In Focus

Fall-front Secretary, 19th century [1997 DMA Guide to the Collection essay]

In the early nineteenth century this type of fall-front secretary was called a "secrétaire à abattant," or French secretary. The form achieved maturity in Paris in the mid-eighteenth century and subsequently spread to other parts of Europe. Although never popular in England, such desks were especially favored in areas dominated by Biedermeier design, namely Germany, Austria, and Scandinavia. The appearance of the fall-front secretary in Philadelphia was likely the result of Continental influence. Some Continental-made examples are known to have been imported into Philadelphia early in the century, as were German and possibly French furniture designs featuring the form.

Unlike other Philadelphia examples, which are very French in their strongly unified design, the Dallas desk is based on Germanic prototypes. At present eight closely related secretaries from the same unidentified shop are known. All these pieces reflect a Germanic predilection for imaginative design in which the façade is an amalgamation of parts, not a unified whole. Here, for example, the columns do not extend the length of the piece, as in a typical French example, but stop halfway, becoming pilasters in the lower section. The upper and lower halves are further differentiated by the orientation of the doors - the central fall being horizontal, those below vertical. Both the use of contrasting burl veneers, inset at various places on the façade, and the emphatic horizontal banding at top, middle, and bottom further fragment the façade.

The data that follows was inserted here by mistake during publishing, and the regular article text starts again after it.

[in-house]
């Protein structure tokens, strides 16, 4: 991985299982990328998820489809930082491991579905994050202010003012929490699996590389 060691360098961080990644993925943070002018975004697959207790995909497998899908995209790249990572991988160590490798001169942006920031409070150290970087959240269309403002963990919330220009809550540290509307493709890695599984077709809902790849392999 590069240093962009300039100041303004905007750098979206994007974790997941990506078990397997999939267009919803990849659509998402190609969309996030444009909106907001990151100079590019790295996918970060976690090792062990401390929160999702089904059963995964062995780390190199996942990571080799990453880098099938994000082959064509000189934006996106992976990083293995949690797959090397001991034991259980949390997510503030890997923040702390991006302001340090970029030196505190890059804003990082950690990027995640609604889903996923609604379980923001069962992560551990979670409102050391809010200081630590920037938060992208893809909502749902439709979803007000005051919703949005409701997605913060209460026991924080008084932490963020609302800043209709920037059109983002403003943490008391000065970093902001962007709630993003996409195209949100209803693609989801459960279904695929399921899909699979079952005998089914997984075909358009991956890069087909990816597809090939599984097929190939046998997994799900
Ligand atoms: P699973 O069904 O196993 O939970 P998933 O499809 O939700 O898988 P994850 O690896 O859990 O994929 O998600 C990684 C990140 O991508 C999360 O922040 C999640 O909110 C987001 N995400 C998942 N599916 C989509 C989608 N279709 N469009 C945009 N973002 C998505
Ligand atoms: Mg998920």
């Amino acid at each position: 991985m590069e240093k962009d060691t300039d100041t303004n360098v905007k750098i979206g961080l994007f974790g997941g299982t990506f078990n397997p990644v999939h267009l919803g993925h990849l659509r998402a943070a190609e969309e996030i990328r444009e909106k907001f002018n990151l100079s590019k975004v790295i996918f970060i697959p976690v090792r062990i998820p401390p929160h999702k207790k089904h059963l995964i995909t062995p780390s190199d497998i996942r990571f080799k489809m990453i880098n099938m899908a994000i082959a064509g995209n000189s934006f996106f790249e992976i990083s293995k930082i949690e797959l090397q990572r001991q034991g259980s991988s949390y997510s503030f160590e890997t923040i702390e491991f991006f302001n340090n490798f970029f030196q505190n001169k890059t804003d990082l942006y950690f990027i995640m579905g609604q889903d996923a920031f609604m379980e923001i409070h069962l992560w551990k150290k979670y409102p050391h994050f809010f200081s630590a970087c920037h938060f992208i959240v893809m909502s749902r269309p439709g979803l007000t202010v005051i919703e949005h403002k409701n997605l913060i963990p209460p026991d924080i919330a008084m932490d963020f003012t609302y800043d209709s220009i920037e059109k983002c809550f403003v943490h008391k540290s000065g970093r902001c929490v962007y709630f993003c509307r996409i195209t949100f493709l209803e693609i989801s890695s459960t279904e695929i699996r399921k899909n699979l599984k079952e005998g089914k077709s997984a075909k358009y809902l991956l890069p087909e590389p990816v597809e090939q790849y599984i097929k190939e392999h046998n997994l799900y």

The desk's relationship to German aesthetics is further suggested by other features. For example, Germanic and Nordic appreciation of contrasting light and dark wood veneers on both interior and exterior surfaces is seen here. A preference for furniture decorated with lightwood was especially prevalent in northern Germany and Scandinavia. Another Germanic trait is the imaginative top; while some desks in this group are surmounted by temple-like drawers, the Dallas desk has a sloping plinth intended to support a light fixture or clock.

Excerpted from

Charles Venable, "Fall-front secretary," in Dallas Museum of Art: A Guide to the Collection, ed. Charles Venable (New Haven, NJ: Yale University Press, 1997), 223.